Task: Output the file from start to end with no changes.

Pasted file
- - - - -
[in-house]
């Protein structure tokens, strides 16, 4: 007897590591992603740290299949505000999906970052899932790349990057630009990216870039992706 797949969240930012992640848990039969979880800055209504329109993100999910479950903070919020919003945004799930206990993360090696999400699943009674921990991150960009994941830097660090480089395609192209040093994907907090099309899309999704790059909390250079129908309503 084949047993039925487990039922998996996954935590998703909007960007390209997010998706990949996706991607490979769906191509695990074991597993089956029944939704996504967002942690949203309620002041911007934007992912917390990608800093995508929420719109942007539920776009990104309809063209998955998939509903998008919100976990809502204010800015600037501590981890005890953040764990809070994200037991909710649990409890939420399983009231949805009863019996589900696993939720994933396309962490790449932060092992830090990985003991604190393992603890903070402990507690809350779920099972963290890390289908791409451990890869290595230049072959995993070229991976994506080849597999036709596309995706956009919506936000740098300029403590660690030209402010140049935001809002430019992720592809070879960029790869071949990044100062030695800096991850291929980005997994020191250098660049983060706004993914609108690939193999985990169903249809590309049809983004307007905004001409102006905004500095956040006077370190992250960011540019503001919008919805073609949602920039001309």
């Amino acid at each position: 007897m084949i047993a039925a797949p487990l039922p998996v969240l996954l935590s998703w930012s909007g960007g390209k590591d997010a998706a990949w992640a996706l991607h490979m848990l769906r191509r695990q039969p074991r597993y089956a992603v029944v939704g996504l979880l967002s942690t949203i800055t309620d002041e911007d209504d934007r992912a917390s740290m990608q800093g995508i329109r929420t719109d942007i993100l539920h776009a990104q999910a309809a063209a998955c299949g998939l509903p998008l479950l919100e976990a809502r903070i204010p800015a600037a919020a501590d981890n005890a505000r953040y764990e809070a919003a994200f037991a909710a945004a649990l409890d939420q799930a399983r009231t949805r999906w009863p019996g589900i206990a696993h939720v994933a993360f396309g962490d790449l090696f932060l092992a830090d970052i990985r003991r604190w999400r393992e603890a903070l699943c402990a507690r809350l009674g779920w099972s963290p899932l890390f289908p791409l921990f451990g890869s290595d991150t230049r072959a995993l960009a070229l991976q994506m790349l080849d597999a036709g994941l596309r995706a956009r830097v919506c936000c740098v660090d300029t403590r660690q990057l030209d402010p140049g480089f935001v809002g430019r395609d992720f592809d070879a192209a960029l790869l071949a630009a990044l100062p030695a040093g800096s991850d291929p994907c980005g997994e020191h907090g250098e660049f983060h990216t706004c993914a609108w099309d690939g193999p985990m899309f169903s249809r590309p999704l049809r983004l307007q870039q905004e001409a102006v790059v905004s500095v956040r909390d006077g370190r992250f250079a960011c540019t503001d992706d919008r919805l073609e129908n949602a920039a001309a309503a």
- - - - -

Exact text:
[in-house]
């Protein structure tokens, strides 16, 4: 007897590591992603740290299949505000999906970052899932790349990057630009990216870039992706 797949969240930012992640848990039969979880800055209504329109993100999910479950903070919020919003945004799930206990993360090696999400699943009674921990991150960009994941830097660090480089395609192209040093994907907090099309899309999704790059909390250079129908309503 084949047993039925487990039922998996996954935590998703909007960007390209997010998706990949996706991607490979769906191509695990074991597993089956029944939704996504967002942690949203309620002041911007934007992912917390990608800093995508929420719109942007539920776009990104309809063209998955998939509903998008919100976990809502204010800015600037501590981890005890953040764990809070994200037991909710649990409890939420399983009231949805009863019996589900696993939720994933396309962490790449932060092992830090990985003991604190393992603890903070402990507690809350779920099972963290890390289908791409451990890869290595230049072959995993070229991976994506080849597999036709596309995706956009919506936000740098300029403590660690030209402010140049935001809002430019992720592809070879960029790869071949990044100062030695800096991850291929980005997994020191250098660049983060706004993914609108690939193999985990169903249809590309049809983004307007905004001409102006905004500095956040006077370190992250960011540019503001919008919805073609949602920039001309």
């Amino acid at each position: 007897m084949i047993a039925a797949p487990l039922p998996v969240l996954l935590s998703w930012s909007g960007g390209k590591d997010a998706a990949w992640a996706l991607h490979m848990l769906r191509r695990q039969p074991r597993y089956a992603v029944v939704g996504l979880l967002s942690t949203i800055t309620d002041e911007d209504d934007r992912a917390s740290m990608q800093g995508i329109r929420t719109d942007i993100l539920h776009a990104q999910a309809a063209a998955c299949g998939l509903p998008l479950l919100e976990a809502r903070i204010p800015a600037a919020a501590d981890n005890a505000r953040y764990e809070a919003a994200f037991a909710a945004a649990l409890d939420q799930a399983r009231t949805r999906w009863p019996g589900i206990a696993h939720v994933a993360f396309g962490d790449l090696f932060l092992a830090d970052i990985r003991r604190w999400r393992e603890a903070l699943c402990a507690r809350l009674g779920w099972s963290p899932l890390f289908p791409l921990f451990g890869s290595d991150t230049r072959a995993l960009a070229l991976q994506m790349l080849d597999a036709g994941l596309r995706a956009r830097v919506c936000c740098v660090d300029t403590r660690q990057l030209d402010p140049g480089f935001v809002g430019r395609d992720f592809d070879a192209a960029l790869l071949a630009a990044l100062p030695a040093g800096s991850d291929p994907c980005g997994e020191h907090g250098e660049f983060h990216t706004c993914a609108w099309d690939g193999p985990m899309f169903s249809r590309p999704l049809r983004l307007q870039q905004e001409a102006v790059v905004s500095v956040r909390d006077g370190r992250f250079a960011c540019t503001d992706d919008r919805l073609e129908n949602a920039a001309a309503a």